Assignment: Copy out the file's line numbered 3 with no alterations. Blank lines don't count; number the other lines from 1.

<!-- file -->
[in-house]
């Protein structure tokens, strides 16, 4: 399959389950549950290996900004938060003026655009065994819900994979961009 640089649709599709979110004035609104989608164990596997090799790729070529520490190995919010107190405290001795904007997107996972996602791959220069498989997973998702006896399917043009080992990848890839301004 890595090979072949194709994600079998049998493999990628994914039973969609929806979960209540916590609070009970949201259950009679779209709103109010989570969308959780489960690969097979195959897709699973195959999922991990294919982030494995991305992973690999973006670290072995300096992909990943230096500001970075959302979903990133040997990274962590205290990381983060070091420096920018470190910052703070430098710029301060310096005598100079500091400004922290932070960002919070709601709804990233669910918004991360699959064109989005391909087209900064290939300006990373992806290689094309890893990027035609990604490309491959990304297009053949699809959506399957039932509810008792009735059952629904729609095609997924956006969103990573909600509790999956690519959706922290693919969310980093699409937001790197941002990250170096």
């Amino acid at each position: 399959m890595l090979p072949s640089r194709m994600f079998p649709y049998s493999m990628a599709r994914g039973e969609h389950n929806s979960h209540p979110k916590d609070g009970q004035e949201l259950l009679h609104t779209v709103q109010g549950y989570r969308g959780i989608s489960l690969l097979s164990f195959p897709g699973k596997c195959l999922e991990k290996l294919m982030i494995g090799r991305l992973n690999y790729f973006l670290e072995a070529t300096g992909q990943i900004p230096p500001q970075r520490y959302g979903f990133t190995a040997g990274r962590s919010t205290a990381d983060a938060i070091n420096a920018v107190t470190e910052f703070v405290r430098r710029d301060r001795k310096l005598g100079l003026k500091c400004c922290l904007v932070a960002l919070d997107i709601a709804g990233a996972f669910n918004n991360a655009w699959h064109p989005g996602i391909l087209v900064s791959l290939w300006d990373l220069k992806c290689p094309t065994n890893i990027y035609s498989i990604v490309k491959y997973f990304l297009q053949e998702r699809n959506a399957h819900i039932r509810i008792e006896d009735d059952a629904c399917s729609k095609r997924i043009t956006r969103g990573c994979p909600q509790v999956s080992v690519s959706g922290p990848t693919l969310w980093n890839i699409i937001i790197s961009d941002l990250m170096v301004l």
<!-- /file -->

């Amino acid at each position: 399959m890595l090979p072949s640089r194709m994600f079998p649709y049998s493999m990628a599709r994914g039973e969609h389950n929806s979960h209540p979110k916590d609070g009970q004035e949201l259950l009679h609104t779209v709103q109010g549950y989570r969308g959780i989608s489960l690969l097979s164990f195959p897709g699973k596997c195959l999922e991990k290996l294919m982030i494995g090799r991305l992973n690999y790729f973006l670290e072995a070529t300096g992909q990943i900004p230096p500001q970075r520490y959302g979903f990133t190995a040997g990274r962590s919010t205290a990381d983060a938060i070091n420096a920018v107190t470190e910052f703070v405290r430098r710029d301060r001795k310096l005598g100079l003026k500091c400004c922290l904007v932070a960002l919070d997107i709601a709804g990233a996972f669910n918004n991360a655009w699959h064109p989005g996602i391909l087209v900064s791959l290939w300006d990373l220069k992806c290689p094309t065994n890893i990027y035609s498989i990604v490309k491959y997973f990304l297009q053949e998702r699809n959506a399957h819900i039932r509810i008792e006896d009735d059952a629904c399917s729609k095609r997924i043009t956006r969103g990573c994979p909600q509790v999956s080992v690519s959706g922290p990848t693919l969310w980093n890839i699409i937001i790197s961009d941002l990250m170096v301004l």